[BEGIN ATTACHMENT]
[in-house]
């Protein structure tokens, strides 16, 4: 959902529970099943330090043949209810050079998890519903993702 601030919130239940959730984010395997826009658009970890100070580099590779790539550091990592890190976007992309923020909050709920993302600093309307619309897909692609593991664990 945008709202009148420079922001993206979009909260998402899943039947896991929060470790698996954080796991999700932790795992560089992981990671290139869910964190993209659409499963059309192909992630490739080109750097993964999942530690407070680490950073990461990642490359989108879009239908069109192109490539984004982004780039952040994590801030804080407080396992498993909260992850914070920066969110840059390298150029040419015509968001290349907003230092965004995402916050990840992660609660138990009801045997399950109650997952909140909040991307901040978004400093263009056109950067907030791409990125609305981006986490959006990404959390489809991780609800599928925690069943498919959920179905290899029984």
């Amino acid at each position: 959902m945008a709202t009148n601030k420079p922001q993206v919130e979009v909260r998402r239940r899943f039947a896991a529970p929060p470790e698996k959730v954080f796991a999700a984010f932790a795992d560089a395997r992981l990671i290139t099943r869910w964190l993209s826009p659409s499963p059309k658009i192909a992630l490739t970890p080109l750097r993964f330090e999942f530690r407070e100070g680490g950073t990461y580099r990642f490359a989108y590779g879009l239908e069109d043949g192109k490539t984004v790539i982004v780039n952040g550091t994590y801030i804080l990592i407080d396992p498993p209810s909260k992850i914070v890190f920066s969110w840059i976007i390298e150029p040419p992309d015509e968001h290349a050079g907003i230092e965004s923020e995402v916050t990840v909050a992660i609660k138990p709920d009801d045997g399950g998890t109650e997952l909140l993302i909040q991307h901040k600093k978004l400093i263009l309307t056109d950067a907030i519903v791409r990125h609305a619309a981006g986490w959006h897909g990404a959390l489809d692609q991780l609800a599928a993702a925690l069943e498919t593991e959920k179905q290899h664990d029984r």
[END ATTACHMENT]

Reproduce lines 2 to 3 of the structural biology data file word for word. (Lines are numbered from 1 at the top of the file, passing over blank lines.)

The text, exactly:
């Protein structure tokens, strides 16, 4: 959902529970099943330090043949209810050079998890519903993702 601030919130239940959730984010395997826009658009970890100070580099590779790539550091990592890190976007992309923020909050709920993302600093309307619309897909692609593991664990 945008709202009148420079922001993206979009909260998402899943039947896991929060470790698996954080796991999700932790795992560089992981990671290139869910964190993209659409499963059309192909992630490739080109750097993964999942530690407070680490950073990461990642490359989108879009239908069109192109490539984004982004780039952040994590801030804080407080396992498993909260992850914070920066969110840059390298150029040419015509968001290349907003230092965004995402916050990840992660609660138990009801045997399950109650997952909140909040991307901040978004400093263009056109950067907030791409990125609305981006986490959006990404959390489809991780609800599928925690069943498919959920179905290899029984």
């Amino acid at each position: 959902m945008a709202t009148n601030k420079p922001q993206v919130e979009v909260r998402r239940r899943f039947a896991a529970p929060p470790e698996k959730v954080f796991a999700a984010f932790a795992d560089a395997r992981l990671i290139t099943r869910w964190l993209s826009p659409s499963p059309k658009i192909a992630l490739t970890p080109l750097r993964f330090e999942f530690r407070e100070g680490g950073t990461y580099r990642f490359a989108y590779g879009l239908e069109d043949g192109k490539t984004v790539i982004v780039n952040g550091t994590y801030i804080l990592i407080d396992p498993p209810s909260k992850i914070v890190f920066s969110w840059i976007i390298e150029p040419p992309d015509e968001h290349a050079g907003i230092e965004s923020e995402v916050t990840v909050a992660i609660k138990p709920d009801d045997g399950g998890t109650e997952l909140l993302i909040q991307h901040k600093k978004l400093i263009l309307t056109d950067a907030i519903v791409r990125h609305a619309a981006g986490w959006h897909g990404a959390l489809d692609q991780l609800a599928a993702a925690l069943e498919t593991e959920k179905q290899h664990d029984r």